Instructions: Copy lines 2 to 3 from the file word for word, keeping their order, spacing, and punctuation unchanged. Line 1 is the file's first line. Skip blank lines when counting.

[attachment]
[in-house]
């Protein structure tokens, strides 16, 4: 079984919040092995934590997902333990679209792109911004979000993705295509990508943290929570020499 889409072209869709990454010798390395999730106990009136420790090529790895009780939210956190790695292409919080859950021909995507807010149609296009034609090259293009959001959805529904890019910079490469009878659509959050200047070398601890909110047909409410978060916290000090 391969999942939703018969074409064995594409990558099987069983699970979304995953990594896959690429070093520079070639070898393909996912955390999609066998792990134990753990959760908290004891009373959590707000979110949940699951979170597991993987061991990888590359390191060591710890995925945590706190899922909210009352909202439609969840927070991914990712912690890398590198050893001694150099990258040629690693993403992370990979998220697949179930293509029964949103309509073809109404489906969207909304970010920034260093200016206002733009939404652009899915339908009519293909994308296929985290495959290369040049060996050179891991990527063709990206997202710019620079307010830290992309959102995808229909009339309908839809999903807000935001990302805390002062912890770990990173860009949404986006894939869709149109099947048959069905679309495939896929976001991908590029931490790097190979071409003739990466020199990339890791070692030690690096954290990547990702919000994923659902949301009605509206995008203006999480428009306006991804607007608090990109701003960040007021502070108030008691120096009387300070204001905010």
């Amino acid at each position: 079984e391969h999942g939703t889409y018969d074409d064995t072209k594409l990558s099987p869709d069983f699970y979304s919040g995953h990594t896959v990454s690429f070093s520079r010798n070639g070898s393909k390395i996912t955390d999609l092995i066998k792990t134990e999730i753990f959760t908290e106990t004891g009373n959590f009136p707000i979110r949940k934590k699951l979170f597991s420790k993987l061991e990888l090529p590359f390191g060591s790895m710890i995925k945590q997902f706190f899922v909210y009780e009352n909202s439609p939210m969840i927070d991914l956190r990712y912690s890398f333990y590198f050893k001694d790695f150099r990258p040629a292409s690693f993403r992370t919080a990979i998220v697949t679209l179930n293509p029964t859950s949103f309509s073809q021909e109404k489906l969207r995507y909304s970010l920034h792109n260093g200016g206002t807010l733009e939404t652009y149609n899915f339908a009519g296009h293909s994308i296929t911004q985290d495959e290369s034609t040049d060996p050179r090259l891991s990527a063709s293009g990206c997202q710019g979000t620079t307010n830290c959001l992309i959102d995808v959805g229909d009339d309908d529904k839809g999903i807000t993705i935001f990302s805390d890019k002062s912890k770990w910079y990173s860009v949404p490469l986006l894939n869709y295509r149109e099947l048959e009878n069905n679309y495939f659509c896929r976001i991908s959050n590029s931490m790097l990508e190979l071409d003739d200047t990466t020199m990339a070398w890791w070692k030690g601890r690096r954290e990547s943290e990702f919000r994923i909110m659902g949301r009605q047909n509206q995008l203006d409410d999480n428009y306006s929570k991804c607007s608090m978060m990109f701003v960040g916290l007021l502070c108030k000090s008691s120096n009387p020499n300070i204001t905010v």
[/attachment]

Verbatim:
């Protein structure tokens, strides 16, 4: 079984919040092995934590997902333990679209792109911004979000993705295509990508943290929570020499 889409072209869709990454010798390395999730106990009136420790090529790895009780939210956190790695292409919080859950021909995507807010149609296009034609090259293009959001959805529904890019910079490469009878659509959050200047070398601890909110047909409410978060916290000090 391969999942939703018969074409064995594409990558099987069983699970979304995953990594896959690429070093520079070639070898393909996912955390999609066998792990134990753990959760908290004891009373959590707000979110949940699951979170597991993987061991990888590359390191060591710890995925945590706190899922909210009352909202439609969840927070991914990712912690890398590198050893001694150099990258040629690693993403992370990979998220697949179930293509029964949103309509073809109404489906969207909304970010920034260093200016206002733009939404652009899915339908009519293909994308296929985290495959290369040049060996050179891991990527063709990206997202710019620079307010830290992309959102995808229909009339309908839809999903807000935001990302805390002062912890770990990173860009949404986006894939869709149109099947048959069905679309495939896929976001991908590029931490790097190979071409003739990466020199990339890791070692030690690096954290990547990702919000994923659902949301009605509206995008203006999480428009306006991804607007608090990109701003960040007021502070108030008691120096009387300070204001905010």
């Amino acid at each position: 079984e391969h999942g939703t889409y018969d074409d064995t072209k594409l990558s099987p869709d069983f699970y979304s919040g995953h990594t896959v990454s690429f070093s520079r010798n070639g070898s393909k390395i996912t955390d999609l092995i066998k792990t134990e999730i753990f959760t908290e106990t004891g009373n959590f009136p707000i979110r949940k934590k699951l979170f597991s420790k993987l061991e990888l090529p590359f390191g060591s790895m710890i995925k945590q997902f706190f899922v909210y009780e009352n909202s439609p939210m969840i927070d991914l956190r990712y912690s890398f333990y590198f050893k001694d790695f150099r990258p040629a292409s690693f993403r992370t919080a990979i998220v697949t679209l179930n293509p029964t859950s949103f309509s073809q021909e109404k489906l969207r995507y909304s970010l920034h792109n260093g200016g206002t807010l733009e939404t652009y149609n899915f339908a009519g296009h293909s994308i296929t911004q985290d495959e290369s034609t040049d060996p050179r090259l891991s990527a063709s293009g990206c997202q710019g979000t620079t307010n830290c959001l992309i959102d995808v959805g229909d009339d309908d529904k839809g999903i807000t993705i935001f990302s805390d890019k002062s912890k770990w910079y990173s860009v949404p490469l986006l894939n869709y295509r149109e099947l048959e009878n069905n679309y495939f659509c896929r976001i991908s959050n590029s931490m790097l990508e190979l071409d003739d200047t990466t020199m990339a070398w890791w070692k030690g601890r690096r954290e990547s943290e990702f919000r994923i909110m659902g949301r009605q047909n509206q995008l203006d409410d999480n428009y306006s929570k991804c607007s608090m978060m990109f701003v960040g916290l007021l502070c108030k000090s008691s120096n009387p020499n300070i204001t905010v």